The Plaza Apartments, San Francisco, by Leddy Maytum Stacy Architects (2008). Photo by Tim Griffith.
2010 AIA-SWO Chapter President Michael Fifield’s goal during his term is to promote a greater discussion about the role of good design in our built environment. Toward this end, he has assembled an impressive series of monthly programs highlighting well-known and accomplished architects (all from outside our chapter area). As Michael wrote in his February’s President’s Message, the emphasis in 2010 will be on design issues, from larger urban and community design, to building design at various scales.
Our February chapter meeting featured William Leddy, FAIA. Mr. Leddy is one of the three principals of the eponymously named San Francisco firm Leddy Maytum Stacy Architects (the others being Marsha Maytum, FAIA, and Richard Stacy, FAIA). He is a 1975 graduate of the University of Oregon, so this was a homecoming visit for him.
While I knew of LMSA, I must admit that I was not especially familiar with the firm’s designs (having previously only seen their AIA Honor Award-winning Plaza Apartments project in person when I visited San Francisco last year). I was pleasantly surprised throughout Leddy’s talk by the remarkable quality of LMSA’s body of work and perhaps even more so by its philosophical underpinnings.
The title of the presentation – Mission-Driven Design – fundamentally speaks to how LMSA addresses issues of environmental sustainability, social justice and cultural preservation with each of its projects. It is the firm’s belief that design in the 21st century must make the most with the least. The reality is that we must radically change the way our society lives, works, and builds to meet the pressing realities of global climate change and resource depletion. As Bill Leddy explained, architects have a critical role to play in this historic effort, utilizing the transformational power of design to help lead the way toward a sustainable and just future for all.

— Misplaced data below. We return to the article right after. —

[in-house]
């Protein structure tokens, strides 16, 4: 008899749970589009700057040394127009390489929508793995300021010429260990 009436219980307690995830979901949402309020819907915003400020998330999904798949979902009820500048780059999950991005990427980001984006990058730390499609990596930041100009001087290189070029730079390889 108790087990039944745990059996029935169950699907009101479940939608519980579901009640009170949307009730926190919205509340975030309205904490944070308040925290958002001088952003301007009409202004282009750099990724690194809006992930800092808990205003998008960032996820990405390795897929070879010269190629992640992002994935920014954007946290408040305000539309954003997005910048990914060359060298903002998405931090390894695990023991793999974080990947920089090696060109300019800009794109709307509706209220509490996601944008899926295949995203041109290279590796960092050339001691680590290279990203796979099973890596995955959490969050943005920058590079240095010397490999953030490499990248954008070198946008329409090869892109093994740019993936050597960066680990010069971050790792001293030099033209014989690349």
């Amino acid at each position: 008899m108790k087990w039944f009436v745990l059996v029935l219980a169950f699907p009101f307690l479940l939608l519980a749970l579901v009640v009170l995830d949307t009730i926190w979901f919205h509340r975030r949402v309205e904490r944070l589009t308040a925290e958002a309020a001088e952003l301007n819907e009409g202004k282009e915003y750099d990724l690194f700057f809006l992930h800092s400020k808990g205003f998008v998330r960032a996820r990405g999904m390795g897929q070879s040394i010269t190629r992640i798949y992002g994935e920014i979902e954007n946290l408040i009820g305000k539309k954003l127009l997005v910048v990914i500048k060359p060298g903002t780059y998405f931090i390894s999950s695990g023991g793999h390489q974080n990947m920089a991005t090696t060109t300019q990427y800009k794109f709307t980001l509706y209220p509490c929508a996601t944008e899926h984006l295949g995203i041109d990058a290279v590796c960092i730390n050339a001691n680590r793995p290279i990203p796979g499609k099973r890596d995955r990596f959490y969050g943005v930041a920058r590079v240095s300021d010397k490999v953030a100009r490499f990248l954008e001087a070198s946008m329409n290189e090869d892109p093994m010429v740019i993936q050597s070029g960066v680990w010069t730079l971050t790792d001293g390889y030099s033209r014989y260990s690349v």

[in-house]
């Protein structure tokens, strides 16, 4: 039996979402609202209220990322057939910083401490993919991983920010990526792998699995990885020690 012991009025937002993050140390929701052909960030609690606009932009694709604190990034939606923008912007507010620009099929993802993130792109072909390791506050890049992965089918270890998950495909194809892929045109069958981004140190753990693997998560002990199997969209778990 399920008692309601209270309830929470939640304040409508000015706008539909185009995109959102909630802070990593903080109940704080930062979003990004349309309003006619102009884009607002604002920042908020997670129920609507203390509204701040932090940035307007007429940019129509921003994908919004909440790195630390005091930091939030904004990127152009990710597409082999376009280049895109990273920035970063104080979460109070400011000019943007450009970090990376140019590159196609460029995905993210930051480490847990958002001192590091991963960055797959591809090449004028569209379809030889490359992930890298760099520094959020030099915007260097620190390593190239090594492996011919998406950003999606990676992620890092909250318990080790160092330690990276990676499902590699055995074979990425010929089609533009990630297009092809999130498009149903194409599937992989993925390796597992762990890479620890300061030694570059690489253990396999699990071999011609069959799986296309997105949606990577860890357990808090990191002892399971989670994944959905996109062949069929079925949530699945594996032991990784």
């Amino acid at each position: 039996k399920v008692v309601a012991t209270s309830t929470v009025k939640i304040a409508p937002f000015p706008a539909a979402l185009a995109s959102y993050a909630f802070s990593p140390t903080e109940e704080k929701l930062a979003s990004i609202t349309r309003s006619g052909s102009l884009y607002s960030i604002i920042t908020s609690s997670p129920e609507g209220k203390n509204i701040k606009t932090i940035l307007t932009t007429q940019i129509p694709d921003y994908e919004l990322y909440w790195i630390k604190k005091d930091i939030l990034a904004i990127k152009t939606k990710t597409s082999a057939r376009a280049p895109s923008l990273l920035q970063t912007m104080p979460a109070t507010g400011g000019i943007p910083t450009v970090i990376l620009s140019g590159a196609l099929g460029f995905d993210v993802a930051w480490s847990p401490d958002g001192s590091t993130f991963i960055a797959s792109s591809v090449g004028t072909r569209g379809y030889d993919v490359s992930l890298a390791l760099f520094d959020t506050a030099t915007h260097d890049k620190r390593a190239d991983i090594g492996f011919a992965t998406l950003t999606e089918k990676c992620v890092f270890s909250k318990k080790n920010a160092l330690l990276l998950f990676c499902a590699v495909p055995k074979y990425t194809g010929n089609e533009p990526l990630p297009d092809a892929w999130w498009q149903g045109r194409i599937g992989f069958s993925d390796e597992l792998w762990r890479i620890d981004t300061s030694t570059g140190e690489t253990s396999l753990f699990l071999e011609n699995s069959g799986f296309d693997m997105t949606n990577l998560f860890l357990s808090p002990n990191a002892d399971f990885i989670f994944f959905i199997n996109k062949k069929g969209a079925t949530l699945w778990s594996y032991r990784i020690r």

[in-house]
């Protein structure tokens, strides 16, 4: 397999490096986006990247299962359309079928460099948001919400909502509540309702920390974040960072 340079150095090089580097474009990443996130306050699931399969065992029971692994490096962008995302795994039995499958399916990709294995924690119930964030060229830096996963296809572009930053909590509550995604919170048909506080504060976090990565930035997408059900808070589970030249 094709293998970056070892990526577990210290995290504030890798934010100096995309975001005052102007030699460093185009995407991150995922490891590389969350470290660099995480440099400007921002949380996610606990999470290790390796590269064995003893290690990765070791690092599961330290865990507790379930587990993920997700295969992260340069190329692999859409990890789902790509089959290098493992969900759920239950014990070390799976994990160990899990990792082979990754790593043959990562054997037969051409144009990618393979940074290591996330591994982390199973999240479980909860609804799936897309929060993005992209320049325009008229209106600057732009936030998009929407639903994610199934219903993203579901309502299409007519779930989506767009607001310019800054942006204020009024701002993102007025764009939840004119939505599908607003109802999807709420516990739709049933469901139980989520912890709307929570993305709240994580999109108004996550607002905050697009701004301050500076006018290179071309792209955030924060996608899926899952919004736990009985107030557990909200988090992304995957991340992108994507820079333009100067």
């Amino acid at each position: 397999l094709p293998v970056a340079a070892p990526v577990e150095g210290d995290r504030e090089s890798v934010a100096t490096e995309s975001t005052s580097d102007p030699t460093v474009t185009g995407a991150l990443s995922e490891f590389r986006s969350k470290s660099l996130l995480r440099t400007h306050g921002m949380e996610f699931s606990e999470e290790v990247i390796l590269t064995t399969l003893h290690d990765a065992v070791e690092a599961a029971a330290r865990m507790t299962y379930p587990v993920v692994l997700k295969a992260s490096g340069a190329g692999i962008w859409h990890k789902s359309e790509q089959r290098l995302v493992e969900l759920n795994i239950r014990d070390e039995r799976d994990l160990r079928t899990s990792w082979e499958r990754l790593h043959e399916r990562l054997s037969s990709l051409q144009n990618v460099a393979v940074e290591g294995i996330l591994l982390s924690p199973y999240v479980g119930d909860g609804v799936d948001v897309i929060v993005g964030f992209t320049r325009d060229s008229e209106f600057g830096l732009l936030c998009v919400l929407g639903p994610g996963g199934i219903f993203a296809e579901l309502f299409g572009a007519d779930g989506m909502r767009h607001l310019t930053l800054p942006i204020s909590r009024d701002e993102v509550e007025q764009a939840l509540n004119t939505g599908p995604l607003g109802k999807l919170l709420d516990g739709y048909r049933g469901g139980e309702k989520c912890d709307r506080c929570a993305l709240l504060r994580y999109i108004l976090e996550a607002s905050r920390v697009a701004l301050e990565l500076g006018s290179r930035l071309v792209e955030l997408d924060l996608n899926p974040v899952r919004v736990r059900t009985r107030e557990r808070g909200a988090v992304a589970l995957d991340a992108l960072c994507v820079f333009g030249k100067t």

I was impressed by the modest, formally restrained, and yet richly detailed character of LMSA’s work that shined through on every PowerPoint slide. This is not an architecture of bravado or ego. It doesn’t posture or cry for attention. Instead, it luxuriates in craft, materiality, light, and the making of useful spaces. LMSA’s portfolio is also sensible and resource-efficient: a truly integrated approach to environmental sustainability is a hallmark of every LMSA project.
Nueva School Hillside Learning Complex by Leddy Maytum Stacy Architects (2008). Photo by Tim Griffith.
An excellent example is the Nueva School Hillside Learning Complex, part of an established private K-8 school located in Hillsborough, CA. The project provides a variety of innovative educational environments that connects students and faculty to the natural world around them, including a green roof that replicates a native California grassland.(1) Its design promotes environmental stewardship and lifelong learning on a daily basis. The project was able to exceed the 2030 Challenge and reduces site energy use by at least 65% below the national average for schools.